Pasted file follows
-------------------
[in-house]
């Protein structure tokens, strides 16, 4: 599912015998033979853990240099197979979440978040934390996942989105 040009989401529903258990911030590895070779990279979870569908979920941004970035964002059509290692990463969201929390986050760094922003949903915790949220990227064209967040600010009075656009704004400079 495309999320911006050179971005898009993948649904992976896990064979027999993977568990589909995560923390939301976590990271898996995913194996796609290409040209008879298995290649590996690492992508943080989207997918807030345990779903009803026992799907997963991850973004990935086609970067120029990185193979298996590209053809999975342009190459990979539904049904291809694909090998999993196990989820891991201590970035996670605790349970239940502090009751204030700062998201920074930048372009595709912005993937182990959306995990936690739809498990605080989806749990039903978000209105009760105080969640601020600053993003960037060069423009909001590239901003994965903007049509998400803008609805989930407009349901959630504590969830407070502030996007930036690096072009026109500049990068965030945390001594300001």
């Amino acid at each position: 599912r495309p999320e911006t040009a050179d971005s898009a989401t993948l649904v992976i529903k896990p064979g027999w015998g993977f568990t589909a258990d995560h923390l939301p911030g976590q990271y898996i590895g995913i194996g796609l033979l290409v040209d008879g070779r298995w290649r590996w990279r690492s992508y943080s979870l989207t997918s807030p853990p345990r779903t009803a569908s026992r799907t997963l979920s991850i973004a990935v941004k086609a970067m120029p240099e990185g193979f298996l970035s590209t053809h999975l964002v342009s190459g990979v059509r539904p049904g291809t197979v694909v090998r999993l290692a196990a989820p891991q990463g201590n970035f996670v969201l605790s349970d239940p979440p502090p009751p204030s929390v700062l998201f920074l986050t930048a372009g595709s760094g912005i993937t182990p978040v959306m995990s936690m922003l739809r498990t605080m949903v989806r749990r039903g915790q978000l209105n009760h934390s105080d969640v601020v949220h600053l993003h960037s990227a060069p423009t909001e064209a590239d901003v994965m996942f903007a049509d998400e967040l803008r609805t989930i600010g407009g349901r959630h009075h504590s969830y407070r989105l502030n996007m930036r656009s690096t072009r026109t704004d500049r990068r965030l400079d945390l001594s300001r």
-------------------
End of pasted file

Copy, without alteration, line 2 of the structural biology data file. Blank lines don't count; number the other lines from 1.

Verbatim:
């Protein structure tokens, strides 16, 4: 599912015998033979853990240099197979979440978040934390996942989105 040009989401529903258990911030590895070779990279979870569908979920941004970035964002059509290692990463969201929390986050760094922003949903915790949220990227064209967040600010009075656009704004400079 495309999320911006050179971005898009993948649904992976896990064979027999993977568990589909995560923390939301976590990271898996995913194996796609290409040209008879298995290649590996690492992508943080989207997918807030345990779903009803026992799907997963991850973004990935086609970067120029990185193979298996590209053809999975342009190459990979539904049904291809694909090998999993196990989820891991201590970035996670605790349970239940502090009751204030700062998201920074930048372009595709912005993937182990959306995990936690739809498990605080989806749990039903978000209105009760105080969640601020600053993003960037060069423009909001590239901003994965903007049509998400803008609805989930407009349901959630504590969830407070502030996007930036690096072009026109500049990068965030945390001594300001």